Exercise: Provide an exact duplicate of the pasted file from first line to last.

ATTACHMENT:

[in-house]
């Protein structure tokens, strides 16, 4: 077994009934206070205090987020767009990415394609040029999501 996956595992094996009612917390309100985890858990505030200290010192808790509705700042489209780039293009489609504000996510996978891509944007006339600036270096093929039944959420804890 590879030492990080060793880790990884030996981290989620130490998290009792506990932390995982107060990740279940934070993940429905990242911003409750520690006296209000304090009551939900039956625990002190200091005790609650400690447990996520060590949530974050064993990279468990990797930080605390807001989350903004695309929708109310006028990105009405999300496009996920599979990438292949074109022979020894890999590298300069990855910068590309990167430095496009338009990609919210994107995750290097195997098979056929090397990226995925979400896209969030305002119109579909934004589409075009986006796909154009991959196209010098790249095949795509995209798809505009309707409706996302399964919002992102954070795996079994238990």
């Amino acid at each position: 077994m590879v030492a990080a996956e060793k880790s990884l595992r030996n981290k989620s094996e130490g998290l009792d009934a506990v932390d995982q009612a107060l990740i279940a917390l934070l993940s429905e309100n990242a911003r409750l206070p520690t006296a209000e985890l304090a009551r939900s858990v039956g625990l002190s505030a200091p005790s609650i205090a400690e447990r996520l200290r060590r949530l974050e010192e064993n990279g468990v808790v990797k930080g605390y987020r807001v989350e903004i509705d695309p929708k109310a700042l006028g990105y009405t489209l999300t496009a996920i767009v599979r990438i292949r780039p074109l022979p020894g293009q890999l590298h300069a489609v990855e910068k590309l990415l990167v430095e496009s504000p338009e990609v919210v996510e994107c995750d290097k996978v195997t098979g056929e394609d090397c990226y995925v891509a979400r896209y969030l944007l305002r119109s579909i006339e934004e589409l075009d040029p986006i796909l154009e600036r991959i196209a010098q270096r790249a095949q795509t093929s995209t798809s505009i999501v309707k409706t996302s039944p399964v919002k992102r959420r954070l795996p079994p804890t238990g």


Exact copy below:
[in-house]
């Protein structure tokens, strides 16, 4: 077994009934206070205090987020767009990415394609040029999501 996956595992094996009612917390309100985890858990505030200290010192808790509705700042489209780039293009489609504000996510996978891509944007006339600036270096093929039944959420804890 590879030492990080060793880790990884030996981290989620130490998290009792506990932390995982107060990740279940934070993940429905990242911003409750520690006296209000304090009551939900039956625990002190200091005790609650400690447990996520060590949530974050064993990279468990990797930080605390807001989350903004695309929708109310006028990105009405999300496009996920599979990438292949074109022979020894890999590298300069990855910068590309990167430095496009338009990609919210994107995750290097195997098979056929090397990226995925979400896209969030305002119109579909934004589409075009986006796909154009991959196209010098790249095949795509995209798809505009309707409706996302399964919002992102954070795996079994238990």
């Amino acid at each position: 077994m590879v030492a990080a996956e060793k880790s990884l595992r030996n981290k989620s094996e130490g998290l009792d009934a506990v932390d995982q009612a107060l990740i279940a917390l934070l993940s429905e309100n990242a911003r409750l206070p520690t006296a209000e985890l304090a009551r939900s858990v039956g625990l002190s505030a200091p005790s609650i205090a400690e447990r996520l200290r060590r949530l974050e010192e064993n990279g468990v808790v990797k930080g605390y987020r807001v989350e903004i509705d695309p929708k109310a700042l006028g990105y009405t489209l999300t496009a996920i767009v599979r990438i292949r780039p074109l022979p020894g293009q890999l590298h300069a489609v990855e910068k590309l990415l990167v430095e496009s504000p338009e990609v919210v996510e994107c995750d290097k996978v195997t098979g056929e394609d090397c990226y995925v891509a979400r896209y969030l944007l305002r119109s579909i006339e934004e589409l075009d040029p986006i796909l154009e600036r991959i196209a010098q270096r790249a095949q795509t093929s995209t798809s505009i999501v309707k409706t996302s039944p399964v919002k992102r959420r954070l795996p079994p804890t238990g």